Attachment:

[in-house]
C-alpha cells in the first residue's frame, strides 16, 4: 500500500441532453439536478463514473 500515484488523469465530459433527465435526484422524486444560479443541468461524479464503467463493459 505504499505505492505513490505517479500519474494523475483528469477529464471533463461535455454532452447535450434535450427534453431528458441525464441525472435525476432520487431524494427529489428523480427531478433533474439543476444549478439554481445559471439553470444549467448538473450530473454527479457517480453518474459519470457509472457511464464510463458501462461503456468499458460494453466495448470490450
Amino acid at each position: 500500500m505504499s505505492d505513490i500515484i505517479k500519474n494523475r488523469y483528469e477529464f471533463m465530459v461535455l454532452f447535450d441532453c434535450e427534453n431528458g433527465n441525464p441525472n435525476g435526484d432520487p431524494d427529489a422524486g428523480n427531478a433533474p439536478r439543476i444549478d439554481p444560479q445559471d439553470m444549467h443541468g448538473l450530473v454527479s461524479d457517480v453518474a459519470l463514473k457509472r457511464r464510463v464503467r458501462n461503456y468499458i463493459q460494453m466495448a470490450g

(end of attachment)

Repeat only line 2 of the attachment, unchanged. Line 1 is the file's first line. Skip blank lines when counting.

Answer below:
C-alpha cells in the first residue's frame, strides 16, 4: 500500500441532453439536478463514473 500515484488523469465530459433527465435526484422524486444560479443541468461524479464503467463493459 505504499505505492505513490505517479500519474494523475483528469477529464471533463461535455454532452447535450434535450427534453431528458441525464441525472435525476432520487431524494427529489428523480427531478433533474439543476444549478439554481445559471439553470444549467448538473450530473454527479457517480453518474459519470457509472457511464464510463458501462461503456468499458460494453466495448470490450